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Re: [PATCH 00/26] generic btree implementation, version 3

To: Christoph Hellwig <hch@xxxxxx>
Subject: Re: [PATCH 00/26] generic btree implementation, version 3
From: Dave Chinner <david@xxxxxxxxxxxxx>
Date: Mon, 4 Aug 2008 11:54:25 +1000
Cc: xfs@xxxxxxxxxxx
In-reply-to: <20080804013158.GA8819@xxxxxx>
Mail-followup-to: Christoph Hellwig <hch@xxxxxx>, xfs@xxxxxxxxxxx
References: <20080804013158.GA8819@xxxxxx>
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On Mon, Aug 04, 2008 at 03:31:58AM +0200, Christoph Hellwig wrote:
> Firstly all but one of Dave's review comments are addressed. There is also
> a new first patch to clean up the defintion of struct xfs_btree_block which
> I would consider an ASAP merge candidate.
> But there are also some bigger changes.  For reimplemented the newroot and
> killroot methods.  In both cases one method was used for block rooted and
> inode rooted btree but doing something quite different.  This patchset
> gets rid of these two method completely and implements both cases in
> xfs_btree.c.  For new_root that was as easy as just calling
> xfs_btree_new_root directly for the !XFS_BTREE_ROOT_IN_INODE and moving
> xfs_bmbt_newroot into the common code and calling it for the other case.
> The XFS_BTREE_ROOT_IN_INODE case for kill_root was similarly easily solved
> by just moving the code around and making it block/rec/key/ptr size
> agnostic, but the !XFS_BTREE_ROOT_IN_INODE needed a little care.
> The alloc and inobt trees were in fact using the almost exact sequence
> built from ->set_root and ->free_block but the odd way to pass the
> block to be freed made this non-obvious.  By changing the calling
> convention to the normal one this one could be unified.  I've left
> in some nasty asserts to ensure the assumptions about these blocks
> wasn't wrong.

Ok. I'll comment on it when the patches come through....

> The other big news is the last patch in the series, which adds rec_len
> and key_len members to the btree_ops structure and uses this to make the
> ptr_addr, key_addr, rec_addr, set_key, set_rec, move_keys, move_recs,
> copy_keys, copy_recsm log_keys and log_recs methods generic.  This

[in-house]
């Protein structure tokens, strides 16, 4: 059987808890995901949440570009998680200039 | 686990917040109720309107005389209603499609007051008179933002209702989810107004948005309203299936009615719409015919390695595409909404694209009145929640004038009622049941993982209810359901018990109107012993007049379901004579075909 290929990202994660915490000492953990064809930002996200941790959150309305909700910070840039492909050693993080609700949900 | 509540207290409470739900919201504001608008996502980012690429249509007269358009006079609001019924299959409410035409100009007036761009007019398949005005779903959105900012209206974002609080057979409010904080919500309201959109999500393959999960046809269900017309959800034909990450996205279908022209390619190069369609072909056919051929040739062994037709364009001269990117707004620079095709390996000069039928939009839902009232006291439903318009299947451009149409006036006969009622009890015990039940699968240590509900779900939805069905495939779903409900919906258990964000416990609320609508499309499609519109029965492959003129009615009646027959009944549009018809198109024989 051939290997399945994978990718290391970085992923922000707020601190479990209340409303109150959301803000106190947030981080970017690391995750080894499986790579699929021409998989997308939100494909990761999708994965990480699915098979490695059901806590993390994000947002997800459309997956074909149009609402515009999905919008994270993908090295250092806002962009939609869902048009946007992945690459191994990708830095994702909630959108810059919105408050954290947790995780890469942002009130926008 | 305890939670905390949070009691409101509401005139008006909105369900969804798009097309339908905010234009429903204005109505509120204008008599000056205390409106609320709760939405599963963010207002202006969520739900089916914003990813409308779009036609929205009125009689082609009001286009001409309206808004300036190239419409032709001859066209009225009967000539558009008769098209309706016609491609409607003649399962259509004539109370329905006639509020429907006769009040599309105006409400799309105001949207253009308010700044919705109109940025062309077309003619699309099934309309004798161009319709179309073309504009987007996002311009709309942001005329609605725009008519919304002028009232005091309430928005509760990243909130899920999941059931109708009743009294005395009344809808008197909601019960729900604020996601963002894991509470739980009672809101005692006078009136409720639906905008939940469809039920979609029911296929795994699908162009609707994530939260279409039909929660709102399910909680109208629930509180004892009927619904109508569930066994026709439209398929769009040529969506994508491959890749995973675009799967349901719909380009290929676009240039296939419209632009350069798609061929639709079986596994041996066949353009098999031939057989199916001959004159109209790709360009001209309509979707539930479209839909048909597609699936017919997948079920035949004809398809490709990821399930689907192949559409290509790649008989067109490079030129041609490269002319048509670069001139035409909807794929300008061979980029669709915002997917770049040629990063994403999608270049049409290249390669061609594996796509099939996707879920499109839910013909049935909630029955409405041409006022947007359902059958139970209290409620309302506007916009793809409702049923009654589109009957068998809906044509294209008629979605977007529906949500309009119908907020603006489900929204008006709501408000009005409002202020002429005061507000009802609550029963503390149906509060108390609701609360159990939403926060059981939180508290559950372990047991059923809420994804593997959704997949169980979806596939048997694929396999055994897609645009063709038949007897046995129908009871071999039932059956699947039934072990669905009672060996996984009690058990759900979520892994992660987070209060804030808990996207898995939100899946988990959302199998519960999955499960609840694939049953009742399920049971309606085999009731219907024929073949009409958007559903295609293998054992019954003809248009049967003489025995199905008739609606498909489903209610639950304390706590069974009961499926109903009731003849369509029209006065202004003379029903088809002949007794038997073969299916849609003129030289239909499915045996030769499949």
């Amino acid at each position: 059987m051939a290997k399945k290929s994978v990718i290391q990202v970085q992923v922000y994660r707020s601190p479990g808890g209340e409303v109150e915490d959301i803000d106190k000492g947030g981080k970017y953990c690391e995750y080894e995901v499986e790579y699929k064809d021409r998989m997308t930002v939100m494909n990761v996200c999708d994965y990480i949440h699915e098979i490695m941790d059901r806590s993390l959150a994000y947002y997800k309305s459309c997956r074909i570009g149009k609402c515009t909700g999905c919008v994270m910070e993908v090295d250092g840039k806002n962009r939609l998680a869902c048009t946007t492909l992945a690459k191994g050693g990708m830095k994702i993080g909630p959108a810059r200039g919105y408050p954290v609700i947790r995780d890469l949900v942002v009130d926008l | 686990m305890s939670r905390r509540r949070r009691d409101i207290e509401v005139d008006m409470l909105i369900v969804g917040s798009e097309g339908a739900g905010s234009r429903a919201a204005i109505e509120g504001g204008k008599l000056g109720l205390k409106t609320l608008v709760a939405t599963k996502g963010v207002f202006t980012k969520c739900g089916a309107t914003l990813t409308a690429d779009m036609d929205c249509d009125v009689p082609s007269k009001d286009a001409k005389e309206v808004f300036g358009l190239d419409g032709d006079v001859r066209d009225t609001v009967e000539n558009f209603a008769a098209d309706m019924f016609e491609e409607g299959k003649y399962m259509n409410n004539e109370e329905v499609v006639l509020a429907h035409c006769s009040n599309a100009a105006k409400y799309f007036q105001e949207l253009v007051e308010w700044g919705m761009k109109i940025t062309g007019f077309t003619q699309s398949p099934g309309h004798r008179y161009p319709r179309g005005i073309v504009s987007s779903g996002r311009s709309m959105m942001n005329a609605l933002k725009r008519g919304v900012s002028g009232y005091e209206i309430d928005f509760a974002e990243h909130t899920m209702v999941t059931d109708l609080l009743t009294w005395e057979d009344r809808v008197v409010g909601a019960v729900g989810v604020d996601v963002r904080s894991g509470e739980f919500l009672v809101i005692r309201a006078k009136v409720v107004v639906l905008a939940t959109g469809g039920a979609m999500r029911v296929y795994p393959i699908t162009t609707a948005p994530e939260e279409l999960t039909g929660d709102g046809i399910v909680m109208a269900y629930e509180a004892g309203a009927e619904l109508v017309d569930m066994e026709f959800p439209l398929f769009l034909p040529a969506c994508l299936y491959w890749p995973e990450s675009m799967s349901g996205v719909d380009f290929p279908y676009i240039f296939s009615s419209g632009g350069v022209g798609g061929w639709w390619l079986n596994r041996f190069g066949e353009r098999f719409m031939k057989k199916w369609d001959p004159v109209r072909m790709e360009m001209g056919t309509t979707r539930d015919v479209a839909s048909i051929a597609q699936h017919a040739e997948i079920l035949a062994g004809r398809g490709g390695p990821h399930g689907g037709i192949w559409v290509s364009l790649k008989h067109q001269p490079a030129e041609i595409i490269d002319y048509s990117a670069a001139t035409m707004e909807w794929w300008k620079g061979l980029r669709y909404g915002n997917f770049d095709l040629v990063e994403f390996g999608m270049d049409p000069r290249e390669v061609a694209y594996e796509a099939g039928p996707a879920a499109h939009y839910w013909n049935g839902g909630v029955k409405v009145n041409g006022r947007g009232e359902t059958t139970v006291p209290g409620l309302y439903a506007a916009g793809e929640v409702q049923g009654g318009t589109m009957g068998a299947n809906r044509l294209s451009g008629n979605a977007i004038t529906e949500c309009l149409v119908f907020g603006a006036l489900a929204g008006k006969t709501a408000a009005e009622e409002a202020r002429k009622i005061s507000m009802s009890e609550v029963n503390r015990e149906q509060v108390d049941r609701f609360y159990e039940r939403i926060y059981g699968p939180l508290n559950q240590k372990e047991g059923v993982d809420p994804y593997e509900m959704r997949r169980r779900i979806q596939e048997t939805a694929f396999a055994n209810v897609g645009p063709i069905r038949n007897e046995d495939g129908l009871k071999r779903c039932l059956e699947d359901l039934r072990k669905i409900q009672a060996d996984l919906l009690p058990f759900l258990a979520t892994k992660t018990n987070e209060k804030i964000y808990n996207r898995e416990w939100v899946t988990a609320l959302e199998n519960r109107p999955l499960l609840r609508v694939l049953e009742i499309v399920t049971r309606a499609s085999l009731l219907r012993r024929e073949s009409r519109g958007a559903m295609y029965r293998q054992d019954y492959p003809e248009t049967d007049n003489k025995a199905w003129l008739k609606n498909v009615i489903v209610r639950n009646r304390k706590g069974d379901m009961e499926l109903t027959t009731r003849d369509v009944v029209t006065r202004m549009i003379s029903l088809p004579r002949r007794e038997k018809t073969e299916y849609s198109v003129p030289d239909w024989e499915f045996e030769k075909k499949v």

> patch by itselfs saves a few hundred lines of code and more than two
> kilobytes in the binary image.  With this eventual worse generated
> code that needs to multiply by variables instead of constants should
> easily be offset by the reduced instruction cache footprint.  The patch
> is so far not really comments and more a proof of concept - if everyone
> agrees with this approach the changes will be merged into the earlier
> patches.

I think this is a good approach to take. It certainly makes the
move/copy/logging interfaces simpler and easier for future btrees
to implement....

> Now even with this move the set_*, move_* and copy_* interfaces are
> left as-is.  All the old discussion still applies except that things
> might be a little more clear now that there's just one implementation
> each and everything is contained in one file.  I think keeping the
> copy_* interfaces is a good idea, they are now basically just typed
> memcpy wrappers - although we should switch the order of the src
> and dst arguments to be the same as memcpy.


> The set_* interfaces
> can probably go away - over copy_ they just add the index based
> addressing which most callers don't use anyway. 

Yes, they could call the copy interface directly.

> I'm not sure
> what to do with move_* - these are the most ugly helpers, so maybe
> we should just make them memmove wrappers in the style of copy_
> and leave all addressing to the callers.

Yes, it would be nice to have them use the same interface. If
we do that, then there's no real point for having a copy vs move
distinction - we could just make everything use the
memmove version and drop one of the interfaces altogether....

> With all these changes the stats for this series are now:
>  37 files changed, 6309 insertions(+), 7873 deletions(-)
>    text          data     bss     dec     hex filename
>  631577          4227    3092  638896   9bfb0 fs/xfs/xfs.ko.base
>  614298          4435    3124  621857   97d21 fs/xfs/xfs.ko.btree

FWIW, this aggregate doesn't show the real picture of the savings.
What is really interesting is how small the individual
implementations become....


Dave Chinner

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